Author Topic: What should I do with $15k knowing that I have a large sum on the near horizon?  (Read 2052 times)

Jetf

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Stats:
23 years old
0 debt & my only expenses are leisure and transportation
$56k/year salary
~$11,000 401k
~$12,000 Roth IRA
$30,000 cash
$6k emergency fund

Hey All,

I am looking for some suggestions for what to do with $15k.  Of the cash I have, I'll need $5500 for my IRA next year and an additional $5k this year to max out my 401k (I have set my contribution % high and am paying down my expenses with this cash). I'd like to put the other $4.5k into my emergency fund. That leaves me with $15k that I can do whatever I want with.

The kicker is that I will be begin to receive a large payout on my 25th birthday (to be paid over 10 years). It's enough that I can afford to take on as much risk as possible with this $15k.  What kinds of high risk/high return investments should I be looking at? I've been thinking about taking a gamble with some individual stocks but I am open to other avenues that I havent though of.



oldladystache

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Just because you CAN gamble doesn't mean you SHOULD gamble.

In your position I'd let it grow in a Vanguard fund.

It looks like you can easily retire at about 35 if you don't blow it.

ltt

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I've really liked the Vanguards funds we've invested in.  Personally, individual stocks, well, they are okay, but I'd diversify.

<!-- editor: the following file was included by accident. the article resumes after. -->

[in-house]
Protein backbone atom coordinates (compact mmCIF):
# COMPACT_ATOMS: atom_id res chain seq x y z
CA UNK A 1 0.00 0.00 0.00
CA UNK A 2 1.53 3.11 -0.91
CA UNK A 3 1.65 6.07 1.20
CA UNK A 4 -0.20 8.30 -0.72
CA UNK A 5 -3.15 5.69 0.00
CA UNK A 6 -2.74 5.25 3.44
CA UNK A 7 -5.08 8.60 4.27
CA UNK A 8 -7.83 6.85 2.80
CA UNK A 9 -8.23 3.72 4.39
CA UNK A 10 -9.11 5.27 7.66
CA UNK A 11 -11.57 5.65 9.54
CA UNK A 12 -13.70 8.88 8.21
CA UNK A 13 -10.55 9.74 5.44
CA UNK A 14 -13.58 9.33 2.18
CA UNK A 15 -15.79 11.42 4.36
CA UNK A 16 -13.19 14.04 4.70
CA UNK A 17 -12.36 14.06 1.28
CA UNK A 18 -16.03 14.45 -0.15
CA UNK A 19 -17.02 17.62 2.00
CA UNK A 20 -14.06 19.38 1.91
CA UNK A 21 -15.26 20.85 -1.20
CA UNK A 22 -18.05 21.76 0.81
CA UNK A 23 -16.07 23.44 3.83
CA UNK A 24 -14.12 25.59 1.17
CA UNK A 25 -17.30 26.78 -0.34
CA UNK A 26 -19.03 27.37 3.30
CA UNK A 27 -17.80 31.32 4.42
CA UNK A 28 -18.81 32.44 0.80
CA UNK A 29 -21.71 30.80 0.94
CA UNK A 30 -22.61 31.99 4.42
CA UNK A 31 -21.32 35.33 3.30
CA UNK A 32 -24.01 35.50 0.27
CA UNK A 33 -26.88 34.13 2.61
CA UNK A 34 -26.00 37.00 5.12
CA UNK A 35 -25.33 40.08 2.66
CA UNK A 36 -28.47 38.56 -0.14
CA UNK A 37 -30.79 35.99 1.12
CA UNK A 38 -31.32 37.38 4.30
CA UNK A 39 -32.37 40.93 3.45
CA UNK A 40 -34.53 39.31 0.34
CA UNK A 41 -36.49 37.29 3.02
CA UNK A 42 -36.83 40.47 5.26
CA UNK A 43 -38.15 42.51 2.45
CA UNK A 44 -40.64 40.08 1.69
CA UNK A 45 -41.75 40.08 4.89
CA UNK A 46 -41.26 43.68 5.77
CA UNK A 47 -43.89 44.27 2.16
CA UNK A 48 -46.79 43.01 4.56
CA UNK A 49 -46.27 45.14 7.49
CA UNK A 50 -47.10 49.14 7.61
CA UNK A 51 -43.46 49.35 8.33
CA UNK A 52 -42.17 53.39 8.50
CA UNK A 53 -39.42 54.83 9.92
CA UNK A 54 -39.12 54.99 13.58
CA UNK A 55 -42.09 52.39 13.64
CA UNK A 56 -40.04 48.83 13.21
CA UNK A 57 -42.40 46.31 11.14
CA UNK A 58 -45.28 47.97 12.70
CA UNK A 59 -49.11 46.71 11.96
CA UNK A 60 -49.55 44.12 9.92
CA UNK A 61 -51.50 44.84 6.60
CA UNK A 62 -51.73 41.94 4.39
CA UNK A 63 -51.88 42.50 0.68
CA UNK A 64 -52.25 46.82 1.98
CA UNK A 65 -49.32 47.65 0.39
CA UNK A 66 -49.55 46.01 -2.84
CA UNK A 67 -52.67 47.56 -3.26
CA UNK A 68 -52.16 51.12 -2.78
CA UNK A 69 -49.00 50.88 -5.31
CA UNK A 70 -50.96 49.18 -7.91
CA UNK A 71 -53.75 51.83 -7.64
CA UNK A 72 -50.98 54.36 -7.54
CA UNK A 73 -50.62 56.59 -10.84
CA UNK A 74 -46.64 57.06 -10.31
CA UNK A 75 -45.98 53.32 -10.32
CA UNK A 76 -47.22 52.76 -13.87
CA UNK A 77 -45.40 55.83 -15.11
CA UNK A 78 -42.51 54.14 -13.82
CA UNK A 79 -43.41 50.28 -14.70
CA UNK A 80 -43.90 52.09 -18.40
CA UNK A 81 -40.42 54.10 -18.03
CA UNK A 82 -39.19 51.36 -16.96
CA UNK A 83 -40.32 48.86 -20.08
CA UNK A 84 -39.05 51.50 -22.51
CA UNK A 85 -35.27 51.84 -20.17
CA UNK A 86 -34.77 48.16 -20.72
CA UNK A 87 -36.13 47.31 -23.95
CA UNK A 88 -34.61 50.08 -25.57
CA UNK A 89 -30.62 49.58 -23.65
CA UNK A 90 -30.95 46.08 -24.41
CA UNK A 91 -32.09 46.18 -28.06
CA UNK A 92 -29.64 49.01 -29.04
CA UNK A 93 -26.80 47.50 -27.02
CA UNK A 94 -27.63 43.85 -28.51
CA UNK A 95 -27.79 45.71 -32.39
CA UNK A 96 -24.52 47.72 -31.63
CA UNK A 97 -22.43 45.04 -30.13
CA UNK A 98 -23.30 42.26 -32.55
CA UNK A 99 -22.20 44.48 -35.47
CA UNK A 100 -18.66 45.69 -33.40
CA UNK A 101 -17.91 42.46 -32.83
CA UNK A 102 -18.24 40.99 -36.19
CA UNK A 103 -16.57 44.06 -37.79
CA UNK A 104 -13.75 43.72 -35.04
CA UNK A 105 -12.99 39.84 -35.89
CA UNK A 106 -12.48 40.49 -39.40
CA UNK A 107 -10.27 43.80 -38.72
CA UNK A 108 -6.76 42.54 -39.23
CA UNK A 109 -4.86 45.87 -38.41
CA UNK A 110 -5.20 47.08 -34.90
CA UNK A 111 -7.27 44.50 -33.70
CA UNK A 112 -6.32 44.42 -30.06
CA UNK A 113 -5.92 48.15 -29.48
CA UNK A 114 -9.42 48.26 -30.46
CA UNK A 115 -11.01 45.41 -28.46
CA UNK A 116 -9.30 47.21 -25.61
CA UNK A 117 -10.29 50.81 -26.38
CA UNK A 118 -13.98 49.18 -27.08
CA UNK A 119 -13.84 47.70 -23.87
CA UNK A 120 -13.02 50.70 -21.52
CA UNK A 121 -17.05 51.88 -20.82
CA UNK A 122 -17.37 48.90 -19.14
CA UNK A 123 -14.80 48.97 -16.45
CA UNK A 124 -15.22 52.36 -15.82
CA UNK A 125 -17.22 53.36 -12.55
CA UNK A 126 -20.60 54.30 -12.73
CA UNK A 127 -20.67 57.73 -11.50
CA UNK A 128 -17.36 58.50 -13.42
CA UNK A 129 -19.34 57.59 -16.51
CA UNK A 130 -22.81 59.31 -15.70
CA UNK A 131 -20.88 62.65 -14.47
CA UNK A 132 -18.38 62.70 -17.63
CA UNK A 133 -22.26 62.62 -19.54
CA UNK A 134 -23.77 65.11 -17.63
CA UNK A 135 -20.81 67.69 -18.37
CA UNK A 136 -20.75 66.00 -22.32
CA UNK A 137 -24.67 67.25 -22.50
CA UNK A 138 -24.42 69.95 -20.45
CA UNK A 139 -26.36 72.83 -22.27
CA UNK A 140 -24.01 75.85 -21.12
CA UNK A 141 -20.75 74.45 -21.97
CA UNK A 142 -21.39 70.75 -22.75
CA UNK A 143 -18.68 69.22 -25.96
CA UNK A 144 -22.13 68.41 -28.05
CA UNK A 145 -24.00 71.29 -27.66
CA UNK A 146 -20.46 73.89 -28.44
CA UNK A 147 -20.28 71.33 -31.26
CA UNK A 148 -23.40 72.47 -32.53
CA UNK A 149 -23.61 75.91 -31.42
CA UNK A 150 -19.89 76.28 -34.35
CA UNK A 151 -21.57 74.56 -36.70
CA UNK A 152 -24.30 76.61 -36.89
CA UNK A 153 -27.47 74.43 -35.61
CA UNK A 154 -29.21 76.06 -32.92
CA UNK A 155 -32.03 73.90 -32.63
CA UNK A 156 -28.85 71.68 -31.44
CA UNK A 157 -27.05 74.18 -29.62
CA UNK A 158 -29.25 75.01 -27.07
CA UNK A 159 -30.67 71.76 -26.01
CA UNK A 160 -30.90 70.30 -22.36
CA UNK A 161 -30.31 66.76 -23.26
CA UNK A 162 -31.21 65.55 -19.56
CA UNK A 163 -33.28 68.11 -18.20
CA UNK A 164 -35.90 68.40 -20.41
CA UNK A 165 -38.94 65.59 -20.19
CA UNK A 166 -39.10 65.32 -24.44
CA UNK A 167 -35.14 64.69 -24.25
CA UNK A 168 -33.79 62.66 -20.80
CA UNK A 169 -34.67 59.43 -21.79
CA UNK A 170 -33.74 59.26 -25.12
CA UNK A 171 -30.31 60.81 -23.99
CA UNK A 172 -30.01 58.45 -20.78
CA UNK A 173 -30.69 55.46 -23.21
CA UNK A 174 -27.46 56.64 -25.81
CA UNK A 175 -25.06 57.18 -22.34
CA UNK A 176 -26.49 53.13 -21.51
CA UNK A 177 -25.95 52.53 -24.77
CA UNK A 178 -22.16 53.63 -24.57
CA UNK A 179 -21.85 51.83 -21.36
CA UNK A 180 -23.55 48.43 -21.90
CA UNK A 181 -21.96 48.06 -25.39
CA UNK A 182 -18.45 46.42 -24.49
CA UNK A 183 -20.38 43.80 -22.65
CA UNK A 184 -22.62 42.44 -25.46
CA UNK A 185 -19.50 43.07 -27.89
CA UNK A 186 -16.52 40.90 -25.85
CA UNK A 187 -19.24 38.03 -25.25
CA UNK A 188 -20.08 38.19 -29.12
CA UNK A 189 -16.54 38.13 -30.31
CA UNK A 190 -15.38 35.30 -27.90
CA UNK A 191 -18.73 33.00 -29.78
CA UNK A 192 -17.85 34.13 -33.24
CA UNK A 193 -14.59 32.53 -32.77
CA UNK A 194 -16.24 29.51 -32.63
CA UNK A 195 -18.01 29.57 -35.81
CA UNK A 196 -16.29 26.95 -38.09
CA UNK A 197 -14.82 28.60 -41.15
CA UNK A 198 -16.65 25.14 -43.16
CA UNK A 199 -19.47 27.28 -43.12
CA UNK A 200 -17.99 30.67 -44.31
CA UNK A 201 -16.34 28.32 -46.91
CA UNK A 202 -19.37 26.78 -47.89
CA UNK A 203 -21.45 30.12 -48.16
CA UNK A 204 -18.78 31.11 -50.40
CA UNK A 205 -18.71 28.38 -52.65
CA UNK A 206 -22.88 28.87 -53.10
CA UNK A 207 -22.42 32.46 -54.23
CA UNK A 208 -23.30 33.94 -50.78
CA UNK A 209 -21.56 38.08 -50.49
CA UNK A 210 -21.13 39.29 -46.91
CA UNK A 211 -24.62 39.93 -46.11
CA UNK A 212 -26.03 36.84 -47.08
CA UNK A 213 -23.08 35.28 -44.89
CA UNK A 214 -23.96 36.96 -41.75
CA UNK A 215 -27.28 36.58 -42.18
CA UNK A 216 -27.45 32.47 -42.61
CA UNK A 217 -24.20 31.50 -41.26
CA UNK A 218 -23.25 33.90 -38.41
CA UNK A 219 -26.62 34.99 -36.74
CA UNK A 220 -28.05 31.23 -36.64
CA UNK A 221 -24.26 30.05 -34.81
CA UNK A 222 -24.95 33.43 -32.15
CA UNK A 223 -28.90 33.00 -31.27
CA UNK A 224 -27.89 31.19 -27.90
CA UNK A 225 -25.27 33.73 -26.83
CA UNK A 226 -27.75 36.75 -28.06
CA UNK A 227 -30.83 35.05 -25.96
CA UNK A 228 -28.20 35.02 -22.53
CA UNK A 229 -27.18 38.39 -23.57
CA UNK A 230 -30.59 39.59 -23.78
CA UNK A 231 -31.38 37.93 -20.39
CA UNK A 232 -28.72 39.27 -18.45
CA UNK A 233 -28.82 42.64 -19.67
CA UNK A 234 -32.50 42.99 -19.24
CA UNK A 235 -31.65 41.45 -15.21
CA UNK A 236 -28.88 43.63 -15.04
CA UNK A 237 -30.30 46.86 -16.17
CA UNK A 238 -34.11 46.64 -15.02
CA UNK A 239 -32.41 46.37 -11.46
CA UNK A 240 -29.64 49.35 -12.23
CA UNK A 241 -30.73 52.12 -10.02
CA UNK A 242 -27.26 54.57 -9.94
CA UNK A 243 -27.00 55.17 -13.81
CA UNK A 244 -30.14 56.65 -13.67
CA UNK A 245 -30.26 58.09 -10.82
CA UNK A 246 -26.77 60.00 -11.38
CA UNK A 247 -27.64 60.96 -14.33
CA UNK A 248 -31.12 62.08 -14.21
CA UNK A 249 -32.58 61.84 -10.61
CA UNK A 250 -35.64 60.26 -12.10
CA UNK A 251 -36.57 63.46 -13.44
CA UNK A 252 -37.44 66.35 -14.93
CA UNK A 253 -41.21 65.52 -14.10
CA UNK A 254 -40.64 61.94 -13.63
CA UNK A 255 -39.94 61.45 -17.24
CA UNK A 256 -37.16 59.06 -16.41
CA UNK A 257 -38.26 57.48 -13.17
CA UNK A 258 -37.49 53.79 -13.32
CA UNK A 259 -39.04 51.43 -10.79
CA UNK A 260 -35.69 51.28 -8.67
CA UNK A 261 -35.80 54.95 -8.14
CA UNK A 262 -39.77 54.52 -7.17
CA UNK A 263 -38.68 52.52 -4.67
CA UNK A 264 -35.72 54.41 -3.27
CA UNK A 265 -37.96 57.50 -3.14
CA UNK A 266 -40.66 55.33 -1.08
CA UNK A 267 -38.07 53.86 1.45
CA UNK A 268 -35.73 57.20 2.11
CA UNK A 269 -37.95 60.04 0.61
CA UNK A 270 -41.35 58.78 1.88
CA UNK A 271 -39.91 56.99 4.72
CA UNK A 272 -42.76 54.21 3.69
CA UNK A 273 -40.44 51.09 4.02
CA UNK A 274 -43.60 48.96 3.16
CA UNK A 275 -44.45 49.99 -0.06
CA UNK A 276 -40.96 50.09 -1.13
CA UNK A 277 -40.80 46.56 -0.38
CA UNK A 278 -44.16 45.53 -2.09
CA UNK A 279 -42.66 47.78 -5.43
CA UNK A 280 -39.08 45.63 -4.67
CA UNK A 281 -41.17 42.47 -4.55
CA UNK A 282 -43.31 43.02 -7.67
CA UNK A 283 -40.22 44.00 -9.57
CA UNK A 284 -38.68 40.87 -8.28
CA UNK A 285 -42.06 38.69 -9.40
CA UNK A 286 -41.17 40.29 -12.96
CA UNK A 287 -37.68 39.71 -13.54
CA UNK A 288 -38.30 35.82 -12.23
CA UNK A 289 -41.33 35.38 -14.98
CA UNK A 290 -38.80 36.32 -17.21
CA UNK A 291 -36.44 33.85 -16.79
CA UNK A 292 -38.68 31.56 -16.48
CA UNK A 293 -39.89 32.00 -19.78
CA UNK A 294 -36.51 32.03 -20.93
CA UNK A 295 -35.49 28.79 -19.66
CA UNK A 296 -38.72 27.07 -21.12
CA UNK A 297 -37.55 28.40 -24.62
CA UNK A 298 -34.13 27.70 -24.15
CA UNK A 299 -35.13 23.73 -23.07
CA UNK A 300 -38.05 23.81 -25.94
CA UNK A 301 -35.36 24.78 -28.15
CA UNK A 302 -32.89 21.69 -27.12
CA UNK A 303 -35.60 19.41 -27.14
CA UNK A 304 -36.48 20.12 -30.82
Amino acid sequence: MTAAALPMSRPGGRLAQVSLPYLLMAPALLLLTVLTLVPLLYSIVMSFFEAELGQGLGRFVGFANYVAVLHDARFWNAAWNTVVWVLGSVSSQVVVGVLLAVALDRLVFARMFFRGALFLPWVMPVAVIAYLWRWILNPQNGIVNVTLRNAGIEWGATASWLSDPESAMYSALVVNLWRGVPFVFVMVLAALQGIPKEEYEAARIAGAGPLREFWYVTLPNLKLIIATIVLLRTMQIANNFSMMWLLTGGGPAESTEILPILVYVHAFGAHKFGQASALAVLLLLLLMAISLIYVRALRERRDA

I don't understand, you have $30k in cash and then $6K in an emergency fund???  What's the $30k for??

Also, do you own property or do you rent?

surfhb

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Max your 401k to $17,500 and put $11,000 into your ROTH on 1/1/15 investing in index funds .  Keep that money available so you can assure to do this from here on out.    The rest goes into a taxable acct with index funds

arebelspy

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It looks like you can easily retire at about 35 if you don't blow it.

Sounds like he can retire at 25, depending on the size of the payouts and if the payouts are reasonably assured, even if he is only getting 1/10th of, say, 40x his annual spending, that first year's and second year's payouts should last him nearly the whole 10 years, and the rest makes him FI.

I agree with the rest of your sentiment - you don't have to take risks just because you can.

One lesson I really like around this says: When you've won the game, stop playing.
We are two former teachers who accumulated a bunch of real estate, retired at 29, and now travel the world full time with two kids.
If you want to know more about me, or how we did that, or see lots of pictures, this Business Insider profile tells our story pretty well.
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Calvawt

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Yep.  I would park it in an index fund or look at using some of it to buy a house.  Good job saving at such a young age!  Very impressed.